Plans for a pro-Lukashenko mass rally of “250,000 to 300,000” in the Belarussian capital Minsk on Sunday 25 October ended up as a fiasco.
Nominally, the rally had been called by the “official” Federation of Trade Unions of Belarus (FPB). But the FPB — which claims a membership of some four million in a country with a population of less than ten million — functions organisationally and politically as an extension of the government.
Since the rigged elections of early August it has backed Lukashenko and denounced his opponents at every turn. FPB leader Mikhail Orda says:
“ The most important values of Belarussians have always been peace and tranquillity. Certain foreign forces want to take this right away from us. They promise ‘mountains of gold’ but in reality they want to deprive us of work, wages, pensions and other social guarantees. These people will rejoice if enterprises have no orders and workers no work.”
In the middle of last week the FPB announced that it had lodged an application to stage a “super-meeting” in Minsk in support of Lukashenko. “Everyone who is not indifferent to the fate of our country” was invited to attend the rally, the purpose of which was “to show who is the master in this country.”
According to Orda: “People are very tired of what is going on. People understand what they can lose. This led to the idea of giving them the opportunity to demonstrate where they stand. I will say even more: To show who is the master in our country. Not someone from abroad, but us — we are the masters of our soil.
“‘We’ are not just the trade unions. It is all our social organisations: youth, the (pro-government) Union of Women, Belaya Rus’ [White Rus’ — pro-government ‘social’ organisation] and members of the armed forces.”
According to Lukashenko, the “super-meeting” had been called by the FPB in response to popular demand:
“The drive simply came from people. People have got tired… People want peace and quiet. That’s a good thing. We understood this without a war. People understood what they have to lose, they became rebellious: we want to go (to Minsk), to demonstrate, to show that we are many.”
No sooner had the “super-meeting” been announced than the press began carrying reports of the pressure being exerted on workers by employers and “their” trade union to attend it. According to the news agency TUT.BY:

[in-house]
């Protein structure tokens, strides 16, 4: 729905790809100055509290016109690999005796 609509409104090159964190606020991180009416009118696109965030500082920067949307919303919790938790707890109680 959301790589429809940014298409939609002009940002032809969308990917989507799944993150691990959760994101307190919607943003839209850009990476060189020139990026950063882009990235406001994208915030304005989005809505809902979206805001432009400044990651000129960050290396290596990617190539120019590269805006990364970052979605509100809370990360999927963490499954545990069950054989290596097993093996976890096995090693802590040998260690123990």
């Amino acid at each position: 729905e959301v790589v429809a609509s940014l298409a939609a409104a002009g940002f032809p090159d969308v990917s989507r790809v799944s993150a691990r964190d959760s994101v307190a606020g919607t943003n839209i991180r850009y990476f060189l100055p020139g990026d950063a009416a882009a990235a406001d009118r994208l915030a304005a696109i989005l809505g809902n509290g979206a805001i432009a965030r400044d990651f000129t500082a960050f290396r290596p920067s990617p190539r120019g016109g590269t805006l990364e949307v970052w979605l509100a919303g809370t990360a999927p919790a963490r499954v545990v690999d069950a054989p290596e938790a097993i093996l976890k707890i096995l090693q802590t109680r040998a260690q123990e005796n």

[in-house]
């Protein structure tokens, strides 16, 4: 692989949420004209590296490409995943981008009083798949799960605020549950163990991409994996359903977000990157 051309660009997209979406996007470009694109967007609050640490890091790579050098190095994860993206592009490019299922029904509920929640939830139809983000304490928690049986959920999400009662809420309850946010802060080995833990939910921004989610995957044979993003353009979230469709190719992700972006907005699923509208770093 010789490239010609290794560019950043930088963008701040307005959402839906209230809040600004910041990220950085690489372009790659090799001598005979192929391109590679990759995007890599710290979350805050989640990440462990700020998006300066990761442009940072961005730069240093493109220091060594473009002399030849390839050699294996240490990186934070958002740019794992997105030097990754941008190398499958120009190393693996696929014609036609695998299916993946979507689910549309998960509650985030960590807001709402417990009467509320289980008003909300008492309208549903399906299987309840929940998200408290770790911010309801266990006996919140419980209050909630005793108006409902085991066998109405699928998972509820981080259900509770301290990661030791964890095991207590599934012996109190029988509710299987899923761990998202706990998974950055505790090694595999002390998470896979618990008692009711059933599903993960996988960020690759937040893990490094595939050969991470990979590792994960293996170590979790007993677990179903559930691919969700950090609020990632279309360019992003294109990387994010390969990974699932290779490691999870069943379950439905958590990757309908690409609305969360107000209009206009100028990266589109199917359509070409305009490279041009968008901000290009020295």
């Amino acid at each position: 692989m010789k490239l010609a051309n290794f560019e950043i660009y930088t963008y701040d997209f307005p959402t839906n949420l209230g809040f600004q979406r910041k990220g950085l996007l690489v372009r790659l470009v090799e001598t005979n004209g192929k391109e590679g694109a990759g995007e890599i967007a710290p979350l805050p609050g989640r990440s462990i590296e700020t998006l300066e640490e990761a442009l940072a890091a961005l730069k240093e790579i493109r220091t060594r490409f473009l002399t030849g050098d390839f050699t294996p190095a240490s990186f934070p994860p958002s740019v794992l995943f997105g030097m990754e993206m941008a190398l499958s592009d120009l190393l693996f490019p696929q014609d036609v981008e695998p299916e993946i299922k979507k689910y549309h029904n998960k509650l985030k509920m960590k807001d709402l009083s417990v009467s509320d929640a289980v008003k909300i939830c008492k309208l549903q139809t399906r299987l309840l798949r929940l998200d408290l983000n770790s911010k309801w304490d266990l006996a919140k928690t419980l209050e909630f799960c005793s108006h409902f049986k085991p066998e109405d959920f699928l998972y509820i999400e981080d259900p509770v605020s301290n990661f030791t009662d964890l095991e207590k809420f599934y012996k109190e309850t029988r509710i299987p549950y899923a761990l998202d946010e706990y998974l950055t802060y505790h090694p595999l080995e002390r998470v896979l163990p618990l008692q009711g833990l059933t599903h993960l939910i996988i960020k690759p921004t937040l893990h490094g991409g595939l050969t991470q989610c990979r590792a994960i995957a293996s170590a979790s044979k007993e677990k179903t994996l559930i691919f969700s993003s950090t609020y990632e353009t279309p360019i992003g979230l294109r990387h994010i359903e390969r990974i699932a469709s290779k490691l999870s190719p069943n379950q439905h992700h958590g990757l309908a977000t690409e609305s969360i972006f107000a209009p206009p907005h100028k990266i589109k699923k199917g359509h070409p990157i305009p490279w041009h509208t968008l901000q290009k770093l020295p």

“We continue to receive hundreds of reports from state employees and from employees of organisations and enterprises about how they have been made to take an interest in a trip to Minsk, including bonus payments (added on, or withdrawn), time off in lieu, and threats of dismissal or non-renewal of contracts.”
By 23 October the “super-meeting” had been cancelled. Although supposedly called by the FPB, it was Lukashenko himself who announced its cancellation.
In a rambling speech Lukashenko gave a hodgepodge of reasons for its cancellation: problems of crowd control, city centre traffic paralysis, security risks, Covid-19, the stage was too small...
But in the Salidarnasts newspaper political analyst Andrey Yegorov gave a very different analysis of the reasons for its cancellation:
“Firstly, it turned out to be quite complicated to convince people to go. Some people started demanding written instructions. Secondly, it was not simple from a logistical point of view — bringing that many people to Minsk from all over Belarus, and getting them home again.
“Thirdly, I think that the authorities were afraid that this meeting could be used by protestors for their own goals and could end up being used against the authorities. Some will remember the official meeting in support of Ceausescu which finished so lamentably for him.”
The “Ceausescu meeting” was a rally organised by the Romanian dictator in late December of 1989, intended to show the popular support he claimed to enjoy. But the rally had to be abandoned after his speech was drowned out by jeers and booing. Five days later Ceausescu was executed by firing squad.